Essential Question: What if 21st century teachers could self-direct and personalize their own professional development?
It would be difficult for educators to work any harder; but to meet the 21st Century challenges, they now have digital tools to help them work smarter. My favorite among the new technology tools for professional learning is Twitter. The second is the flipped professional learning experience.
Traditional professional development has come in two forms. First, school districts provide a few days each school year. Teachers were (and still are in many places) herded to the cafetrium to sit passively while listening to a speaker on a topic of great interest to a few people in the room. Second, many teachers grabbed (and still do) a graduate school catalog, pick a course of interest or degree of value and hop in their cars to drive to the closest campus after the school day is done.
Today, these traditional modes are shifting to engaged and immediate professional development personalized by the individual educator’s self-directed choices of time, place and topic. Here, I am not talking about distance programs that allow choice of place and time. The Twitter shift puts each educator in control of her own professional development with self-direction and personalization of content at any time of day she selects in short pockets during planning periods or outside of the school day.
Twitter is my number one source of personal professional development. I use Twitter to create professional learning networks (PLN). If I want, I can get a daily dose of professional learning to go with my early morning cup of Joe. Through the Twitter platform, I discover best practice, research, solutions and ideas delivered to me in 140 characters or fewer, for just in time learning. I look at my Twitter work as my research and development source from a team composed of 6,000 members. I can tap the network whenever I have a question or need a resource. This team filters the information for me and uses tools built into Twitter to organize the information. And when I receive a tweet, I reciprocate and collaborate with new colleagues nearby or on the other side of the globe.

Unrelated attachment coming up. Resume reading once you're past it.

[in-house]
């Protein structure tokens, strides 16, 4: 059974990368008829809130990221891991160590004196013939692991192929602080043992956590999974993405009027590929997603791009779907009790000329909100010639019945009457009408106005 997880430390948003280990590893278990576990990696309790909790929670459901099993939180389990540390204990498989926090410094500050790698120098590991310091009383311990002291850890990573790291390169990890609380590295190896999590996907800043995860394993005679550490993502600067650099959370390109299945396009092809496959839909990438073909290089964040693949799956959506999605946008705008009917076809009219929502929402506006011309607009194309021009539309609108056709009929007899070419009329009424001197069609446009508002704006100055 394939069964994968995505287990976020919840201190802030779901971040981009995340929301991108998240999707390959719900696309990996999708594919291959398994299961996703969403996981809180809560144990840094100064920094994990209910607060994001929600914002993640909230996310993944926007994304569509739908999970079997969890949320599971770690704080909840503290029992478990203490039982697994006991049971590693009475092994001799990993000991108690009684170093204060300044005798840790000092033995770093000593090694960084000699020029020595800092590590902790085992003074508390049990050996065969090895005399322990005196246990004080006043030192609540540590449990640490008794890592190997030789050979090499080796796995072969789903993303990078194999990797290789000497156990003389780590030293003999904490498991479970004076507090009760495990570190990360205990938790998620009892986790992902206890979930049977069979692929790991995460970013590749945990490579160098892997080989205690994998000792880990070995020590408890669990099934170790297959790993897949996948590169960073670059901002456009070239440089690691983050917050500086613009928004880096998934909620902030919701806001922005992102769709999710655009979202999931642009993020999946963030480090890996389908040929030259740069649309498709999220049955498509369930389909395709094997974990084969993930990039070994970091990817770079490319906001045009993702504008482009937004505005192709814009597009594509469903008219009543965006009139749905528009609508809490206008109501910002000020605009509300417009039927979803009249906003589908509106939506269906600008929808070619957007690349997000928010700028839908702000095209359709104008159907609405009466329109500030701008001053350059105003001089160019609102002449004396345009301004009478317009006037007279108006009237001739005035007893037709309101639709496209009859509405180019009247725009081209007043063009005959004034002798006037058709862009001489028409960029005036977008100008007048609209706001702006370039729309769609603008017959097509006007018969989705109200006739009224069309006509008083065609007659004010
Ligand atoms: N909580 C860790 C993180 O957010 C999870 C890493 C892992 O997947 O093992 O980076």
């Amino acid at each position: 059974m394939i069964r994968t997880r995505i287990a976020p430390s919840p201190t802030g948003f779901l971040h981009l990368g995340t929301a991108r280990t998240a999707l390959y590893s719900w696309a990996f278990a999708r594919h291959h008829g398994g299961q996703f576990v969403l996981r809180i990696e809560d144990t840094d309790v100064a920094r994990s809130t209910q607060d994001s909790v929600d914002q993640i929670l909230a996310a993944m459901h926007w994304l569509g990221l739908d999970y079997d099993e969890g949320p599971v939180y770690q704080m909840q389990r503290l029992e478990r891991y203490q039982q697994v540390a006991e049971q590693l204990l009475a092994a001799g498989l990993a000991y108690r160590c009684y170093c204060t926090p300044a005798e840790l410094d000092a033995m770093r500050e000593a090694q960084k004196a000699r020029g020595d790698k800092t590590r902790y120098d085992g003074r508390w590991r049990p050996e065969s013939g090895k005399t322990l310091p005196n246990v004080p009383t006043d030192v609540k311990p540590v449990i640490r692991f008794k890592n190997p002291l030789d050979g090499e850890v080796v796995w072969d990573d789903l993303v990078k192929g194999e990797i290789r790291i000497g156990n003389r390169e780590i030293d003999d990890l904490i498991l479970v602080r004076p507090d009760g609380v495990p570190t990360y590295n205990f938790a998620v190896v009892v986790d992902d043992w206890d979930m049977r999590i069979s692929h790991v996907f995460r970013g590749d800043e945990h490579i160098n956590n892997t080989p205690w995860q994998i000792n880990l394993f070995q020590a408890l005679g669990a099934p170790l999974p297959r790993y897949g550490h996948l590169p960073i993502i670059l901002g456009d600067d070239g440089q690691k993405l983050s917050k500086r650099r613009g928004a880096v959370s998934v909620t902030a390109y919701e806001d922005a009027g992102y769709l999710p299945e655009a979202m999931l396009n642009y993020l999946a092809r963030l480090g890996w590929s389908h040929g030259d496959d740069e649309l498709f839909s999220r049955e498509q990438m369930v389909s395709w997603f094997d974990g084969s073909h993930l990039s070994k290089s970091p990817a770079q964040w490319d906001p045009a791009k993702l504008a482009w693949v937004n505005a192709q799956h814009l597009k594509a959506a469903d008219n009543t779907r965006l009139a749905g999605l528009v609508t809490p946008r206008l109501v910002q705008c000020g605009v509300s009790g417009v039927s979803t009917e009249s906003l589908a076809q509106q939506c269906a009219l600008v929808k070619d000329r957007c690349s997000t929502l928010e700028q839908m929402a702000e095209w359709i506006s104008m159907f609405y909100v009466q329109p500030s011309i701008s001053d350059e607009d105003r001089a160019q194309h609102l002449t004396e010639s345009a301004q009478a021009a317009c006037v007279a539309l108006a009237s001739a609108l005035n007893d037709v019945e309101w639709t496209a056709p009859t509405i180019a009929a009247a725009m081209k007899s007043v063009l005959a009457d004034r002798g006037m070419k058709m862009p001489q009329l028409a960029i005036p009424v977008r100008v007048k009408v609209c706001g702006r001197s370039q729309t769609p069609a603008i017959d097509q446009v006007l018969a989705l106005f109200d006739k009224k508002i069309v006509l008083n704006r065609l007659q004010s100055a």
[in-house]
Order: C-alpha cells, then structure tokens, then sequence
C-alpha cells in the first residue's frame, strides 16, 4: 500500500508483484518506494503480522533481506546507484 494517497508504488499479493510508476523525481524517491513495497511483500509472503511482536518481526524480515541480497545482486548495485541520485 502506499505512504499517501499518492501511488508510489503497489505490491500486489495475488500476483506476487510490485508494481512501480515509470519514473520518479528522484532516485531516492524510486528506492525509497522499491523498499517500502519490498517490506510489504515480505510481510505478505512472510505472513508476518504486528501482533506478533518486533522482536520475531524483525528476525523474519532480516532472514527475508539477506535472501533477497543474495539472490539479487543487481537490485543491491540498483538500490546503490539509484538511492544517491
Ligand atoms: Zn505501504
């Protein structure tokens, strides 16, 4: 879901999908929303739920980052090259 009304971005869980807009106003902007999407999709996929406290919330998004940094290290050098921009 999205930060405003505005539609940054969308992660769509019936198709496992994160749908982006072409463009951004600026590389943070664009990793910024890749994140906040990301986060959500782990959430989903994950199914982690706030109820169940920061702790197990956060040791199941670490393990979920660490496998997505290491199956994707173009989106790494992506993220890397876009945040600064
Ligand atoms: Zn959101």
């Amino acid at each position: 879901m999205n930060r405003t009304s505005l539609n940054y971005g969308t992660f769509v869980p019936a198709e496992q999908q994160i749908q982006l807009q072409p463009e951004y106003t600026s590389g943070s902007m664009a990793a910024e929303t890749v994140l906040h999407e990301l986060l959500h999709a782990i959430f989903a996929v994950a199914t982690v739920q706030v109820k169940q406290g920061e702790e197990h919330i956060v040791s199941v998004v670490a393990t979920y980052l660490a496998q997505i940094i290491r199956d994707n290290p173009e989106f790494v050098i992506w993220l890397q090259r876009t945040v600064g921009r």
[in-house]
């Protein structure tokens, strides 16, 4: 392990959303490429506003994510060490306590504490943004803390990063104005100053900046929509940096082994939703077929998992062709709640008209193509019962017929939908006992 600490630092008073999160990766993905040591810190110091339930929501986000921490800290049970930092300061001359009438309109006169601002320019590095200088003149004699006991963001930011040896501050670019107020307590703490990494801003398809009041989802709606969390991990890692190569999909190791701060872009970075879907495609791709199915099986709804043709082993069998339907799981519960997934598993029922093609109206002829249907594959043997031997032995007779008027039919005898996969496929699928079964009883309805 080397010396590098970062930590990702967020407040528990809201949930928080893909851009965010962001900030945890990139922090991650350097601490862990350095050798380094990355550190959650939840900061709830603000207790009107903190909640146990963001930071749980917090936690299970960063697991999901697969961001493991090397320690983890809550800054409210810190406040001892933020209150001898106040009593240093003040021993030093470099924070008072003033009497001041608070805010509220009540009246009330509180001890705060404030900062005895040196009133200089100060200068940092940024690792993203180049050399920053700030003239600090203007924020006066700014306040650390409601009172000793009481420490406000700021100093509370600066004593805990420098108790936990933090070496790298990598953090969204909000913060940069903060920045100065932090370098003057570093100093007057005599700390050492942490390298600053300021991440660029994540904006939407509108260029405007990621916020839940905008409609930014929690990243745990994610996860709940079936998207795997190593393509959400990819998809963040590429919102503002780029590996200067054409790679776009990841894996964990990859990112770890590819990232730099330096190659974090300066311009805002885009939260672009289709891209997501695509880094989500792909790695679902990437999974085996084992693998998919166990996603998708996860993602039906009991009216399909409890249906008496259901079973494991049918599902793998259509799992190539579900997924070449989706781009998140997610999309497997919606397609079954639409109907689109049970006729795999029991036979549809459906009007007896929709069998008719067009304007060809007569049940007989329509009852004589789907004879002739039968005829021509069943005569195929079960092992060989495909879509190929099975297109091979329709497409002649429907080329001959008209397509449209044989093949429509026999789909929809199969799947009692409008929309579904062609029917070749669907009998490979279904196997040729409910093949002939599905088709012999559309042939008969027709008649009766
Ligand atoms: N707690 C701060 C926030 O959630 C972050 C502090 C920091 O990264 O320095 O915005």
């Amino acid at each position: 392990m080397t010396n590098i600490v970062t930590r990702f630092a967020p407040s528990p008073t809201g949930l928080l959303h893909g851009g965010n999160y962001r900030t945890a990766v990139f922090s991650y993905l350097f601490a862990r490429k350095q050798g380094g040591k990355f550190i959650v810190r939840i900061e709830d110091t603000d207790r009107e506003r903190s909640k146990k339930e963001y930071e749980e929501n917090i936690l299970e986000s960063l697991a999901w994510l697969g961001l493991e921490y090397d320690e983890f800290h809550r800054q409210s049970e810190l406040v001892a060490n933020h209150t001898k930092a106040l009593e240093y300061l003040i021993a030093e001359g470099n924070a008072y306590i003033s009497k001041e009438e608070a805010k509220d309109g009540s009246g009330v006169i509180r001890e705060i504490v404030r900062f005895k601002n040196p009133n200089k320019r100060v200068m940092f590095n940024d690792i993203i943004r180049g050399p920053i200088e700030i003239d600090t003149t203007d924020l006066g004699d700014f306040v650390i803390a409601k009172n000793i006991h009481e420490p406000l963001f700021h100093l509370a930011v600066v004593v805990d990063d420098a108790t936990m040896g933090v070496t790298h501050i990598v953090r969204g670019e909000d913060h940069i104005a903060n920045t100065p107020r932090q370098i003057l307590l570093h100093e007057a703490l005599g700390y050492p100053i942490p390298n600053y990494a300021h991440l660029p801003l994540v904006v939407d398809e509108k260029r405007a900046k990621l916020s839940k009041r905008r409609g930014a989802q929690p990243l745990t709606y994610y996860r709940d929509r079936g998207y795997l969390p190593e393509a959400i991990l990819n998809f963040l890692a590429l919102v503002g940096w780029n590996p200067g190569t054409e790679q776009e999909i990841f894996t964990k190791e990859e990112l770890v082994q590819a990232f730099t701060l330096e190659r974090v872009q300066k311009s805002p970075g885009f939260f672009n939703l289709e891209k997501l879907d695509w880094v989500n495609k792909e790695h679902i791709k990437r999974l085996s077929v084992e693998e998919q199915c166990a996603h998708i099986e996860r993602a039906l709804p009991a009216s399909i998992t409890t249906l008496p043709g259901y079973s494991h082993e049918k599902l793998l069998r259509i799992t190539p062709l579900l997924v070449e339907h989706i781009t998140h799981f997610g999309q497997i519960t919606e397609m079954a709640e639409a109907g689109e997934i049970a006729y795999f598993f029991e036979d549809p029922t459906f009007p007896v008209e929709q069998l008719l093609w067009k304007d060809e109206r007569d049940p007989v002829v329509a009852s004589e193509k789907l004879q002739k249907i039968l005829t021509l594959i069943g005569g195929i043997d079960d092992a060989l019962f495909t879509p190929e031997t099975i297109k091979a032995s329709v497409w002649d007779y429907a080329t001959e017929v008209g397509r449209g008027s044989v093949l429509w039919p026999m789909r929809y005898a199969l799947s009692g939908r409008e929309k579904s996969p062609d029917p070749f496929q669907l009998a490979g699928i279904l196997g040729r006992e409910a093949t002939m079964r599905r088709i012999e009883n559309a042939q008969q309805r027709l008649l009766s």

Of course, Twitter is not just an easy to learn toy. It is a start-up challenge. Twitter calls on skills that need practice, re-explanation and more practice. There is an entire set of vocabulary words that go with Twitter including DM, RT, hashtags and trending …all done in 140 characters or fewer.
- DM= Direct message between two users
- RT= Re-tweet is when you receive a tweet and you re-send it to your followers
- Hashtag= A code for a group of people that are tweeting on a specific topic. My examples include #edchat, #megcamp, #4thchat, #scichat
- Trending= Topics that are growing in popularity based on the number of tweets about the topic
I have found the best way to help Twitter novices start tweeting is to introduce the concept, coach practice, and refine the skills. I also always make sure to introduce Tweetdeck and HootSuite to organize the tweets. These are both add-ons to Twitter that include apps, software and a website.
- Tweetdeck is a piece of software that I have downloaded and installed on my computer to organize Twitter activity. There is also an app for my cell phone. From this interface I can add columns based on hashtags I am interested in following. Tweetdeck and Hootsuite are the secret sauce to organizing tweets around different topics to really personalize the Twitter experience.
- Hootsuite works in the same way as Tweetdeck, but this interface works much better on the iPad. Both of these Twitter add-ons have apps for various devices as well as a streamlined web interface that can also be accessed using the account.
Twitter makes for a great start when teachers and administrators want a PLN. There are many tips and tactics for creating and participating in professional learning networks through the creative use of Web 2.0 tools. Tools change, but the importance of establishing and participating in professional learning networks will not. Access to these tools helps educators flip their professional development. Flipping professional development shines a spotlight on Twitter’s capabilities. Like the flipped classroom, flipped professional development connects educators on the spot to concepts they personally value. They don’t have to sit passively in an auditorium or drive to a class to get the information they need. They can start their information gathering in any available moment. They have many options, the best of which include the following: